• Sagarmala and Inland Waterways
  1. It is a flagship program to promote Port led development, harnessing India’s long coastline.
  2. 508 projects with an estimated investment of more than 8 lakh Crore have been identified 111 inland waterway channels have been declared as National Waterways,
  • Dedicated freight corridors
  1. This is India’s largest infrastructure project spread across 3,317 km and worth US$12.6 Bn.
  2. In this around 70% of freight is expected to shift to DFC, freeing up capacity on Indian Railways. This would aid in the decongestion of highways, as one freight train would be able to carry a load equivalent to 1,300 trucks.
  • Multimodal logistics parks
  1. The government has planned to build 34 MMLPs through a $31 Bn investment.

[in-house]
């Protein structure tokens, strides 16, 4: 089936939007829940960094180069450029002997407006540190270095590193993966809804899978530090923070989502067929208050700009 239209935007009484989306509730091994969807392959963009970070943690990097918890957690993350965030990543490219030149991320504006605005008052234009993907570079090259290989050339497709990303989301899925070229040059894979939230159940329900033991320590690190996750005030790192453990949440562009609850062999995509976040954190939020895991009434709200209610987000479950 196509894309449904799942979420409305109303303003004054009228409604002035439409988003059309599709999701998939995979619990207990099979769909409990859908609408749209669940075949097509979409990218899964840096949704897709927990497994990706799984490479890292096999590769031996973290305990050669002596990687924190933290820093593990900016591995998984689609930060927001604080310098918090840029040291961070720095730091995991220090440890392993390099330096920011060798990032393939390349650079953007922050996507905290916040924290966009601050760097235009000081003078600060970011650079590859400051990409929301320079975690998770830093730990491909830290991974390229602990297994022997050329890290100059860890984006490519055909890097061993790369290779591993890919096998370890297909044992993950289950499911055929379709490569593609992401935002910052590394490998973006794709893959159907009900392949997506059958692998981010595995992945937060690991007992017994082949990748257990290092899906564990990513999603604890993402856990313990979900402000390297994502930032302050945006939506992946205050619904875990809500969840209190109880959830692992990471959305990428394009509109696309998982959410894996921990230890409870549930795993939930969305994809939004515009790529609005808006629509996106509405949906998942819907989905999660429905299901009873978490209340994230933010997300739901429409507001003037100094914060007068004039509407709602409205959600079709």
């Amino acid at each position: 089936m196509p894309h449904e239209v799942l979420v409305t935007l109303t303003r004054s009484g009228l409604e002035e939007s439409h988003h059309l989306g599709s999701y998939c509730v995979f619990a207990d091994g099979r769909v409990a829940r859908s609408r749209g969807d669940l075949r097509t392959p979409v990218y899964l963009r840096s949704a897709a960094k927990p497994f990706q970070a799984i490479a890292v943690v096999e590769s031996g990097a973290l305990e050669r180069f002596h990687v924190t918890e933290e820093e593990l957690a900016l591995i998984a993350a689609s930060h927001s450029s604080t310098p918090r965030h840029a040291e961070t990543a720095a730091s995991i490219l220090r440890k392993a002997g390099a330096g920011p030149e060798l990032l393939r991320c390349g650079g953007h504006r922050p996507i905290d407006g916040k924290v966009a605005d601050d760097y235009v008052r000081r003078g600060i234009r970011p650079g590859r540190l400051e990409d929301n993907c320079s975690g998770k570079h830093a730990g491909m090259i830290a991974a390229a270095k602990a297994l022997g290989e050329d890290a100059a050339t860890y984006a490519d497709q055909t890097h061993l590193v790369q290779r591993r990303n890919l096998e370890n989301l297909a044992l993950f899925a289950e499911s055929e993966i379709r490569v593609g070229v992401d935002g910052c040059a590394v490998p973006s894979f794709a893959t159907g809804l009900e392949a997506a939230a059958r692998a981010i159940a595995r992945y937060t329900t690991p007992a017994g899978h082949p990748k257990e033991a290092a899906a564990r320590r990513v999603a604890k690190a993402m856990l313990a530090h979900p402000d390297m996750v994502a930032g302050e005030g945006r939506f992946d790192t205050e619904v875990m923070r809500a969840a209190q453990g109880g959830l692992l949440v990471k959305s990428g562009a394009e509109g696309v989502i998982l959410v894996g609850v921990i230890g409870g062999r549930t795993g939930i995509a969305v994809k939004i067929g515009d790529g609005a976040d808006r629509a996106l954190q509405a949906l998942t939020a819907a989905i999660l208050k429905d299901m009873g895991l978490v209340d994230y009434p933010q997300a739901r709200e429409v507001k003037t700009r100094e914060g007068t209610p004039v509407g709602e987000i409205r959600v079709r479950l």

These Parks would lease space to private companies to run central operations & save on warehousing cost.

  1. They will also act as freight aggregation & distribution hubs & will enable long haul freight movement to reduce transport costs.

Policy and regulatory changes

  • Logistics given infra status
  1. This will enable the logistics sector to access infra lending at easier terms.
  2. This Will allow for enhanced limits, larger funding as ECBs, longer tenor funds from insurance companies
  3. It will also enable the logistics sector eligible to borrow from IIFCL
  • The BBIN Motor Vehicle Agreement
  1. India, Bangladesh, Bhutan, Nepal signed the MVA in 2015 for seamless movement of goods across borders